About This Book
To fully understand photography, it is essential to study both the theoretical and the technical.
In an accessible yet complex way, Rebekah Modrak and Bill Anthes explore photographic theory, history and technique to bring photographic education up-to-date with contemporary photographic practice. Reframing Photography is a broad and inclusive rethinking of photography that will inspire students to think about the medium across time periods, across traditional themes, and through varied materials. Intended for both beginners and advanced students, and for art and non-art majors, and practicing artists, Reframing Photography compellingly represents four concerns common to all photographic practice:
- reproductive processes
- editing/ presentation/ evaluation.
Each part includes an extensive and thoughtful essay, providing a broad cultural context for each topic, alongside discussion of photographic examples. Essays introduce the work of artists who use a diverse range of subject matter and a variety of processes (straight photography, social documentary, digital, mixed media, conceptual work, etc.), examine artists' conceptual and technical choices, describe cultural implications and artistic influences, and analyze how these concerns interrelate. Following each essay, each part continues with a "how-to" section that describes a fascinating range of related photographic equipment, materials and methods through concise explanations and clear diagrams.
- case studies featuring profiles of contemporary and historical artists
- glossary definitions of critical and technical vocabulary to aid learning
- 'how to' sections provide students with illustrated, step by step guides to different photographic methods, alongside related theory
- fully up-to-date, with both high and low tech suggestions for activities
- online resources at: www.routledge.com/textbooks/reframingphotography will update information on equipment and provide further activities, information and links to related sites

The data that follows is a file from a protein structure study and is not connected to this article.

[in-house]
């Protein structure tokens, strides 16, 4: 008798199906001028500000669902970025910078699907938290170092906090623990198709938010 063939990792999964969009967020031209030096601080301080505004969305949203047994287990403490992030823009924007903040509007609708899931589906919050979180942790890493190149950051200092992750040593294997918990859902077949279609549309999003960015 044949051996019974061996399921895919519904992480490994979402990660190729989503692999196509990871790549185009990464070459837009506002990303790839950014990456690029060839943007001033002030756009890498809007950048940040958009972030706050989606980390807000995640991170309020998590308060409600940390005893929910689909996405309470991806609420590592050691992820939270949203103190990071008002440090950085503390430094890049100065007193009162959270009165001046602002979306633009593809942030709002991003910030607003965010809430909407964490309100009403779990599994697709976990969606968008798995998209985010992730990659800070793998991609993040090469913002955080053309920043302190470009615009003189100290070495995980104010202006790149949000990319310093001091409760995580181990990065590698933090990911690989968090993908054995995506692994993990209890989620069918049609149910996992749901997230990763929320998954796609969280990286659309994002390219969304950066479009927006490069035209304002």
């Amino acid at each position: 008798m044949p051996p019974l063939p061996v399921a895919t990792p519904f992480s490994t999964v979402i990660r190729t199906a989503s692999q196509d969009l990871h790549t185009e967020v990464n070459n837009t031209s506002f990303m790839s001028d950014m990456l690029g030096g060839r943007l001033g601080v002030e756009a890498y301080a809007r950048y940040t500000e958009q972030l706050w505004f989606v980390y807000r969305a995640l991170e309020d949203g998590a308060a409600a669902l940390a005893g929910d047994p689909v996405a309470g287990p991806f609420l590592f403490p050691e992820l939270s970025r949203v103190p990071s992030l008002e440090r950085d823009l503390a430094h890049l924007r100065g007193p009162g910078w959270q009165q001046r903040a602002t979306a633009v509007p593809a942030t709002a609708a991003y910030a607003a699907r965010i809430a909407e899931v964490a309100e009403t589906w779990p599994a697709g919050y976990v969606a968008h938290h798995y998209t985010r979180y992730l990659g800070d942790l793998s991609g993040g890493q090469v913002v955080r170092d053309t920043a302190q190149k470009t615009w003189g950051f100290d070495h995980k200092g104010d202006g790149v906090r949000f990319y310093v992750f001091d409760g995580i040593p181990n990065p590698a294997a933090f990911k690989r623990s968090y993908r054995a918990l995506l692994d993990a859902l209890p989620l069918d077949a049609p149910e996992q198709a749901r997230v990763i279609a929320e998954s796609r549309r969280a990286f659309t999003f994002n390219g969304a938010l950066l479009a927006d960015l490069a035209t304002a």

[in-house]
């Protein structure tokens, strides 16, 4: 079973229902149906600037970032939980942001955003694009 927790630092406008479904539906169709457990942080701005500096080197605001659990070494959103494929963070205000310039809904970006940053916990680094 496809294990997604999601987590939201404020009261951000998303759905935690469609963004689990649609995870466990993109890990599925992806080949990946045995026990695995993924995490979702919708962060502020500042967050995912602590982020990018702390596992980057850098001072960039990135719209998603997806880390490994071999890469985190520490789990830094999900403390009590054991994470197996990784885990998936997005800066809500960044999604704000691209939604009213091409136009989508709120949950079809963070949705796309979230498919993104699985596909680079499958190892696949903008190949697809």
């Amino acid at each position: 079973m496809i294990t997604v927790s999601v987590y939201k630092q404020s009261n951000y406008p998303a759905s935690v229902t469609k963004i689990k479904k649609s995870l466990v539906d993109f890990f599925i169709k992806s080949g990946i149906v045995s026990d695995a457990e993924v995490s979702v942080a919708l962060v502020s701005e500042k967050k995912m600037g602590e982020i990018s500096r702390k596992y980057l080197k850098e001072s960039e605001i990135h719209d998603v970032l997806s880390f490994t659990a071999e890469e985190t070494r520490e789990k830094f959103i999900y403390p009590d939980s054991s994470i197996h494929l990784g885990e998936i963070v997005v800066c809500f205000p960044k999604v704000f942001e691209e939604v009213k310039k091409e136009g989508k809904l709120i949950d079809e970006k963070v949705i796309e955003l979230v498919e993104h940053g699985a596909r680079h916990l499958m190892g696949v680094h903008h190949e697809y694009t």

- lavishly illustrated, with over750 images, including artists' work and examples of photographic processes.
Theory: Seeing, Perceiving, and Mediating Vision
PHOTOGRAPHY AND THE ANATOMY OF SIGHT
An early photographic process, made public by William Henry Fox Talbot in 1841. The process was the first negative–positive one in which endless reproductions could be made from an original negative.
An image in which the tones are the opposite of those of the subject. In traditional photography, the image is on film. Light passes through the negative onto photographic printing paper to produce a positive print.
The Pencil of Nature
The title of William Henry Fox Talbot’s book, published in 1844 and the first to be illustrated with photographic prints tacked in place. Fox Talbot published the book in order to publicize the advantages of the calotype process and to inspire and instruct photographic hobbyists and budding professionals with a range of compositions and subjects. The term “the pencil of nature” references Fox Talbot’s belief in the objective nature of photography, in which the sun produced the images, not the artist.